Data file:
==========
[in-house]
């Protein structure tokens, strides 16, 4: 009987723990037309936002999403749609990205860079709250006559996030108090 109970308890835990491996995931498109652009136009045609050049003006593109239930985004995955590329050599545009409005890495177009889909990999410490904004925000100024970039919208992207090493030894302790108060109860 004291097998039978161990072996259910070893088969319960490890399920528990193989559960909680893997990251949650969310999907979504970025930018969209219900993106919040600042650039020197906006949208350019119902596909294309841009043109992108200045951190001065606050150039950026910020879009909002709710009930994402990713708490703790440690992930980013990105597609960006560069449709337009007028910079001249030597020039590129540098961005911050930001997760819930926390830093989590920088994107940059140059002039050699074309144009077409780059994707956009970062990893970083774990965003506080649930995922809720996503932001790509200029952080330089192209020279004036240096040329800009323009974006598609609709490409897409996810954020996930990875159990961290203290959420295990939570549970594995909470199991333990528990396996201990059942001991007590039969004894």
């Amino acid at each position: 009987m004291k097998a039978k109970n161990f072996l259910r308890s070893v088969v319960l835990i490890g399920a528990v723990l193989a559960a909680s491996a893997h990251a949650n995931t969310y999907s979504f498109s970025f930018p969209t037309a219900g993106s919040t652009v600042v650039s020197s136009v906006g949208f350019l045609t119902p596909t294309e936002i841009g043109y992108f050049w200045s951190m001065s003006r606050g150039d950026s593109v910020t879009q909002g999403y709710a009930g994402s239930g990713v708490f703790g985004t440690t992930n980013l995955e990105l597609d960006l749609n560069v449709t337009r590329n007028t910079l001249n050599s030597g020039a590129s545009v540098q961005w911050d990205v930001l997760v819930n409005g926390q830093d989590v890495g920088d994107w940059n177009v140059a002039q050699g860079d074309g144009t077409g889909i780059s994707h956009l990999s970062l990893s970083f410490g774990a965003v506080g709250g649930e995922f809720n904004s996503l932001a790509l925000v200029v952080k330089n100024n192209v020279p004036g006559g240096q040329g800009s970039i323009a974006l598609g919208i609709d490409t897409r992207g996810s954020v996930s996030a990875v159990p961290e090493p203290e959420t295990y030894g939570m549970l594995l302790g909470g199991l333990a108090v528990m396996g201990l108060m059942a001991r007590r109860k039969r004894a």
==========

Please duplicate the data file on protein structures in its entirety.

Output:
[in-house]
């Protein structure tokens, strides 16, 4: 009987723990037309936002999403749609990205860079709250006559996030108090 109970308890835990491996995931498109652009136009045609050049003006593109239930985004995955590329050599545009409005890495177009889909990999410490904004925000100024970039919208992207090493030894302790108060109860 004291097998039978161990072996259910070893088969319960490890399920528990193989559960909680893997990251949650969310999907979504970025930018969209219900993106919040600042650039020197906006949208350019119902596909294309841009043109992108200045951190001065606050150039950026910020879009909002709710009930994402990713708490703790440690992930980013990105597609960006560069449709337009007028910079001249030597020039590129540098961005911050930001997760819930926390830093989590920088994107940059140059002039050699074309144009077409780059994707956009970062990893970083774990965003506080649930995922809720996503932001790509200029952080330089192209020279004036240096040329800009323009974006598609609709490409897409996810954020996930990875159990961290203290959420295990939570549970594995909470199991333990528990396996201990059942001991007590039969004894």
């Amino acid at each position: 009987m004291k097998a039978k109970n161990f072996l259910r308890s070893v088969v319960l835990i490890g399920a528990v723990l193989a559960a909680s491996a893997h990251a949650n995931t969310y999907s979504f498109s970025f930018p969209t037309a219900g993106s919040t652009v600042v650039s020197s136009v906006g949208f350019l045609t119902p596909t294309e936002i841009g043109y992108f050049w200045s951190m001065s003006r606050g150039d950026s593109v910020t879009q909002g999403y709710a009930g994402s239930g990713v708490f703790g985004t440690t992930n980013l995955e990105l597609d960006l749609n560069v449709t337009r590329n007028t910079l001249n050599s030597g020039a590129s545009v540098q961005w911050d990205v930001l997760v819930n409005g926390q830093d989590v890495g920088d994107w940059n177009v140059a002039q050699g860079d074309g144009t077409g889909i780059s994707h956009l990999s970062l990893s970083f410490g774990a965003v506080g709250g649930e995922f809720n904004s996503l932001a790509l925000v200029v952080k330089n100024n192209v020279p004036g006559g240096q040329g800009s970039i323009a974006l598609g919208i609709d490409t897409r992207g996810s954020v996930s996030a990875v159990p961290e090493p203290e959420t295990y030894g939570m549970l594995l302790g909470g199991l333990a108090v528990m396996g201990l108060m059942a001991r007590r109860k039969r004894a």